Monthly Archives: January 2011

Jan 25

Youth Sports Sportsmanship

By RonUsher | Uncategorized

This is an interesting article about a recent high school girls basketball game. Click HERE to read it.

What I find scary is that the coach says he wants to teach his girls to always play hard and do their best. I doubt if they were doing that. How could they?

Here are my top three problems with his reasoning:

  1. There was no competition, so how could his team be working hard?
  2. How does he measure giving “giving their best?”
  3. What is the real purpose of youth sports? As a teacher and coach does he have a greater responsibility to all the kids on the court…not just his own?

I can think of many ways he could of had his team working harder and not run up the score. Increase the number of passes, make the passes more difficult, use only weak handed dribbling or shots, or play two players down. Any one of these would have helped keep the score down and made his team work harder.

But perhaps more importantly, was his team helping the other team improve? Where they showing them what to do correctly? Where they showing them where to go or what they did wrong? I doubt it.

Coaches, parents and kids whether on a basketball team, soccer team or any other youth activity need to take the education and skills of all the players into account. When this is done, we will have youth athletes that go on to be athletes throughout their entire life…not just for one or two seasons.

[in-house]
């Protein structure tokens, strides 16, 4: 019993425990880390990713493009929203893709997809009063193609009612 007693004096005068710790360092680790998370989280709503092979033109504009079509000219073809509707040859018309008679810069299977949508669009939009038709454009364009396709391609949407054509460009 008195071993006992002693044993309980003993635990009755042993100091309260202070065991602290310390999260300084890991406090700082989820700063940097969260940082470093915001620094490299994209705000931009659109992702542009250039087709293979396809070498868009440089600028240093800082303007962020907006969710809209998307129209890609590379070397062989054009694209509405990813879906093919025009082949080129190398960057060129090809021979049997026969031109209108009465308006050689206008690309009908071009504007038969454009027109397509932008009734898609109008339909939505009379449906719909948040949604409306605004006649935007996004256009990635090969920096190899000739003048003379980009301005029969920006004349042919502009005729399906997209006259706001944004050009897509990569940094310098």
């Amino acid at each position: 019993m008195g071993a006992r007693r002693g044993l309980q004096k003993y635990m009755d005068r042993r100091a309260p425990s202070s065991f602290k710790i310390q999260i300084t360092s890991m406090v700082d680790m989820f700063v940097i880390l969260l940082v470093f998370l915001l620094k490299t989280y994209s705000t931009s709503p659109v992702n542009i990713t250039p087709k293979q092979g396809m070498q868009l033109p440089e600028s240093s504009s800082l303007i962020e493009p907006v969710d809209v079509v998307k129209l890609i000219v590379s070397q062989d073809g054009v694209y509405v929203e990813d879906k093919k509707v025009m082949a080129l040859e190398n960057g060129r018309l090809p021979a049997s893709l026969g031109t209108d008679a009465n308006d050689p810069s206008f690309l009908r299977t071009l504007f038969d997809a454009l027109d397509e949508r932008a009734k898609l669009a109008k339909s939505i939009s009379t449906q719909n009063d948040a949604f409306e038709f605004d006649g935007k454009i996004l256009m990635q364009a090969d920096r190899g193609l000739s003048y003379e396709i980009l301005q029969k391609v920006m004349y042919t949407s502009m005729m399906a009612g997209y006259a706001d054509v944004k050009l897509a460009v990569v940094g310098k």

This will happen because of the lessons learned and the friends they made.

And that’s what youth sports sportsmanship should be about.

Jan 20

Youth Sports: 5 Reasons Why Kids Should Not Specialize

By RonUsher | Uncategorized

A lot of coaches and parents disagree with me on this, but after spending over 30 years in the trenches, working with thousands of kids, I think that specializing in one sport for anyone under the age of 17 is a big mistake. Here are my top five reasons.

  1. Limits opportunities for success in other sports.
    Because kids develop at different rates and times, no one knows what type of athlete or build they will have as the mature. If they specialize they may never find the one sport which they truly love and suits their body type and personality.
  2. 95% of athletes don’t go on to play elite level sports.
    Let’s face it…most of us don’t go on to play very high level sports as an amateur or professional. By playing different sports, kids will grow up to be well rounded adult athletes, able to participate and enjoy many activities throughout their lives.
  3. Reduce risk of injuries.
    Early specialization leads to overuse injuries. By playing and participating in many sports, kids develop their entire body and muscular/skeletal system.
  4. Skills learned in one sport transfer to another.
    The concepts and skills from one sport transfer to another. The skills of defense of basketball help build the ones of soccer.
  5. Puts emphasis on fun, fitness and friends.
    My belief is that kids should play sports for fun, fitness, and friends. Typically, early specialization puts the emphasis on winning, scholarships, and money. Nothing is wrong with these values, but they shouldn’t override lifelong benefits of sports.